Middle-east Arab News Opinion | Asharq Al-awsat

What About Arab Media Bias? | ASHARQ AL-AWSAT English Archive 2005 -2017
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Beirut, Asharq Al-Awsat- There are various reasons that underlie hatred for several aspects of the American foreign policy by many in the Arab world and the whole world. However, does that justify “disregard” of journalistic basics when it comes to the United States and allowing news and views to be mixed?

That is the case with many Arab newspapers and channels and there are innumerable examples. A quick search on the Internet will yield a “full basket”

Lebanese media expert Amjad Iskandar speaks about these negatives saying: “The problem stems from the fact that many in the Arab media include more public sentiment than facts. A journalist is supposed to avoid postulates, correct what is circulated and reveal what is hidden in seemingly established givens. But many in Arab popular media catch up with the tide and ascribe everything to the Americans and therefore American affairs are not judged correctly and Americans are being fought subjectively. A journalist who adheres to credibility and professionalism in dealing with American affairs is accused of collaboration and treason by others.”

Iskandar argues that many deem it easy to indulge in portraying an American as a devil and go to extremes in analyzing the shortcomings of the American policy but fail to use the positives that serve our causes. Here one has to say that focusing on the disadvantages without attaching similar importance to the advantages is a characteristic of many journalists everywhere not only the Arabs.

For his part, Charbel Maroun, Voice of Lebanon Radio’s news editor-in-chief, says: “Some of the Arab media repeat clichés and consider that all that is American is bad and against the Arab. We do not deny that the American policy is considerably biased against the Arabs, but this should not be confronted with clichés. This bias originates from the Arabs’ weakness rather than the Americans’ strength,” adding that this media bias is “manifested in the constantly exaggerated figure of American victims in Iraq, which is just the case with Israeli casualties in any operation. There is always difficulty in having the accurate figure. Unfortunately, the enemy gives us more accurate figures.”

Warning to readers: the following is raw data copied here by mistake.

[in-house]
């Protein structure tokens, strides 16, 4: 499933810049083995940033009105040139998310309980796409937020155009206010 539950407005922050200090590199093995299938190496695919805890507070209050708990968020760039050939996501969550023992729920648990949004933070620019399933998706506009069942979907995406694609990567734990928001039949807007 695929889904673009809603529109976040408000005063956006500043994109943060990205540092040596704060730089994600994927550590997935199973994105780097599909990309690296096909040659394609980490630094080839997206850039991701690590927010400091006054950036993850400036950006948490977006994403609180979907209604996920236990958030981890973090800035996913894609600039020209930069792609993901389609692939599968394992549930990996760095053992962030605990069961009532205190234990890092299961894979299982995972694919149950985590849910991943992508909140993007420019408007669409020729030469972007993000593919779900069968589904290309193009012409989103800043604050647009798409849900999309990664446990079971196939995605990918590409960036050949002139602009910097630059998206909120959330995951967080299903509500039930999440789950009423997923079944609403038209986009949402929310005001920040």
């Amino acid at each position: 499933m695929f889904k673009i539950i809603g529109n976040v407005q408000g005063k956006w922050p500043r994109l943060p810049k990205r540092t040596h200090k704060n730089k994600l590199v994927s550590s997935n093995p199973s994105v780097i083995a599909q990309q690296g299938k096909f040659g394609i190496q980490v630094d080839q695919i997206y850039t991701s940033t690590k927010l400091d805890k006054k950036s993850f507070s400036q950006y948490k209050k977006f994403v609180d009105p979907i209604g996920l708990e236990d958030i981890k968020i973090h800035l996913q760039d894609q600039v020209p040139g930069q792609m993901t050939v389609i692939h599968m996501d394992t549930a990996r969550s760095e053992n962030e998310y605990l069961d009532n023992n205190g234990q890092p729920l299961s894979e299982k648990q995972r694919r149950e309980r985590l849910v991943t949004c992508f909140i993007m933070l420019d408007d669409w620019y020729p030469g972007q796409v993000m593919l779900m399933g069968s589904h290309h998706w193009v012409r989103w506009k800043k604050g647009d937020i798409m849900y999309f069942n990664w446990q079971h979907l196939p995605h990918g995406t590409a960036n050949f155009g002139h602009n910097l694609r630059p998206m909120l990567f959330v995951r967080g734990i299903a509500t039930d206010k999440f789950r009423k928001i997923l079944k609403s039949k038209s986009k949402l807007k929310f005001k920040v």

He cites the “lack of accountability for information that is published by the media, as the case is with European media for example”. Explaining that: “Here information includes personal emotions because we offer emotions as media content without professionalism.”

Maroun underscores the Arab opinion that dominates facts regardless of the source or the source’s credibility. This does not include all media outlets as some strive to strike a balance. One should emphasize that is it is always argues that a completely unbiased media does not exist in the Arab world or even the whole outside world. Influence comes from an editor’s convictions and political and economic matters. But some differences remain in dealing with a piece of news and its objectivity, not only when it comes to American affairs but also internal Arab affairs.

However, he does not blame governments that guide their respective media to highlight hostility towards the Americans. “If our societies do not have nor are given the ability to hold their authorities accountable, this situation reflects on the media. When a given society is underdeveloped in all aspects, there is no way for accountability. Unfortunately, some authorities raise the slogan of the Americans, whether duly or not, as if there is a desire to blame others for our societies’ problems. Therefore, we become prisoners of a given idea that nobody seeks to rectify.”